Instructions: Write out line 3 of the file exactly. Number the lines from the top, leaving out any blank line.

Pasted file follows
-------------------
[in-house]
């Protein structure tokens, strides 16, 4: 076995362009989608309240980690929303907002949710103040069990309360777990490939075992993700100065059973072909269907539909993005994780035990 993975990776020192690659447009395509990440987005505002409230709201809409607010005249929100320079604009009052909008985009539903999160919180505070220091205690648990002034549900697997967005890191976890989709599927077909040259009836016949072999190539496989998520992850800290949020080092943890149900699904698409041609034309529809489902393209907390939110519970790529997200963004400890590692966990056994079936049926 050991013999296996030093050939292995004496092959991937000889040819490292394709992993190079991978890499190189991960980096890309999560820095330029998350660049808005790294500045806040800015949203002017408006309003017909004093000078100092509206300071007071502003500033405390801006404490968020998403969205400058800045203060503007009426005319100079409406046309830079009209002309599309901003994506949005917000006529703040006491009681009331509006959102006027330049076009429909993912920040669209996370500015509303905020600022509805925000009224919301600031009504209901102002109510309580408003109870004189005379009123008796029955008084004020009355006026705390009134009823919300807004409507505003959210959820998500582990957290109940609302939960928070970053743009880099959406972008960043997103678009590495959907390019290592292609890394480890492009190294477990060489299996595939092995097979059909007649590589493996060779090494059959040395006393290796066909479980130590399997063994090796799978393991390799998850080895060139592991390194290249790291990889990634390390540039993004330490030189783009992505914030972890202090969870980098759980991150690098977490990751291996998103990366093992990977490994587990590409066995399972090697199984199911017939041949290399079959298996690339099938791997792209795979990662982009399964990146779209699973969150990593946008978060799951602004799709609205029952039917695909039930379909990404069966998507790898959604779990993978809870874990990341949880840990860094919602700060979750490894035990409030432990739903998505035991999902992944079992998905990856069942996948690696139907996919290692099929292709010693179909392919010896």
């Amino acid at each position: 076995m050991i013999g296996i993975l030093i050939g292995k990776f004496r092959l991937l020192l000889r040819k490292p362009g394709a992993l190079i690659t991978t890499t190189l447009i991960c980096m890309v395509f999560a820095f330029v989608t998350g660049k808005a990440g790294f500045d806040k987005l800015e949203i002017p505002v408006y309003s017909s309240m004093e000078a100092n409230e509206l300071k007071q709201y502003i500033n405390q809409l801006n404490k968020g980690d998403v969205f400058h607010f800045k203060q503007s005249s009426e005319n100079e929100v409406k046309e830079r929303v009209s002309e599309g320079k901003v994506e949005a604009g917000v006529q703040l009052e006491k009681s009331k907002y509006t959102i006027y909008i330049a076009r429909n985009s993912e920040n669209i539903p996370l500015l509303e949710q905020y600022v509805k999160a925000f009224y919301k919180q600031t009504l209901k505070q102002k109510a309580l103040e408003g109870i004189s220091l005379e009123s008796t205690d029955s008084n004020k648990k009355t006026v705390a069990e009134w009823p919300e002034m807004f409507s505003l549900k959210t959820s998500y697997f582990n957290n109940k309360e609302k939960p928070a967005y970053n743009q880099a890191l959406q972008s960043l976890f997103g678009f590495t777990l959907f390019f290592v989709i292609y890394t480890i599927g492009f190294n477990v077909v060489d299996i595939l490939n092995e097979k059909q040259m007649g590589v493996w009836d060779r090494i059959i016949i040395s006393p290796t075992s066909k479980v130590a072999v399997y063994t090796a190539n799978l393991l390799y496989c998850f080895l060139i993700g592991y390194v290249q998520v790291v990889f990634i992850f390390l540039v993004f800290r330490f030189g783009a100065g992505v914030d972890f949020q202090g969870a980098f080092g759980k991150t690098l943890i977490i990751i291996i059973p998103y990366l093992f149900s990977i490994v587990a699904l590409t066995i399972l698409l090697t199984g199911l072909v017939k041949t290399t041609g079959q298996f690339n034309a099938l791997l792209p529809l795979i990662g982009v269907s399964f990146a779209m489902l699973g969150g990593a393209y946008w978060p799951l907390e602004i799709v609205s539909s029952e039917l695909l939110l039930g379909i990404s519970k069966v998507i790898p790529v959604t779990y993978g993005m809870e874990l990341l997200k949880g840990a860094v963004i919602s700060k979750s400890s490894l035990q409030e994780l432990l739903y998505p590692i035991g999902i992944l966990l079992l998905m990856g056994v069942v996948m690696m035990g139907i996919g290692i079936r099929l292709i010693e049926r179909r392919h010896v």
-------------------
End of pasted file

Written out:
């Amino acid at each position: 076995m050991i013999g296996i993975l030093i050939g292995k990776f004496r092959l991937l020192l000889r040819k490292p362009g394709a992993l190079i690659t991978t890499t190189l447009i991960c980096m890309v395509f999560a820095f330029v989608t998350g660049k808005a990440g790294f500045d806040k987005l800015e949203i002017p505002v408006y309003s017909s309240m004093e000078a100092n409230e509206l300071k007071q709201y502003i500033n405390q809409l801006n404490k968020g980690d998403v969205f400058h607010f800045k203060q503007s005249s009426e005319n100079e929100v409406k046309e830079r929303v009209s002309e599309g320079k901003v994506e949005a604009g917000v006529q703040l009052e006491k009681s009331k907002y509006t959102i006027y909008i330049a076009r429909n985009s993912e920040n669209i539903p996370l500015l509303e949710q905020y600022v509805k999160a925000f009224y919301k919180q600031t009504l209901k505070q102002k109510a309580l103040e408003g109870i004189s220091l005379e009123s008796t205690d029955s008084n004020k648990k009355t006026v705390a069990e009134w009823p919300e002034m807004f409507s505003l549900k959210t959820s998500y697997f582990n957290n109940k309360e609302k939960p928070a967005y970053n743009q880099a890191l959406q972008s960043l976890f997103g678009f590495t777990l959907f390019f290592v989709i292609y890394t480890i599927g492009f190294n477990v077909v060489d299996i595939l490939n092995e097979k059909q040259m007649g590589v493996w009836d060779r090494i059959i016949i040395s006393p290796t075992s066909k479980v130590a072999v399997y063994t090796a190539n799978l393991l390799y496989c998850f080895l060139i993700g592991y390194v290249q998520v790291v990889f990634i992850f390390l540039v993004f800290r330490f030189g783009a100065g992505v914030d972890f949020q202090g969870a980098f080092g759980k991150t690098l943890i977490i990751i291996i059973p998103y990366l093992f149900s990977i490994v587990a699904l590409t066995i399972l698409l090697t199984g199911l072909v017939k041949t290399t041609g079959q298996f690339n034309a099938l791997l792209p529809l795979i990662g982009v269907s399964f990146a779209m489902l699973g969150g990593a393209y946008w978060p799951l907390e602004i799709v609205s539909s029952e039917l695909l939110l039930g379909i990404s519970k069966v998507i790898p790529v959604t779990y993978g993005m809870e874990l990341l997200k949880g840990a860094v963004i919602s700060k979750s400890s490894l035990q409030e994780l432990l739903y998505p590692i035991g999902i992944l966990l079992l998905m990856g056994v069942v996948m690696m035990g139907i996919g290692i079936r099929l292709i010693e049926r179909r392919h010896v």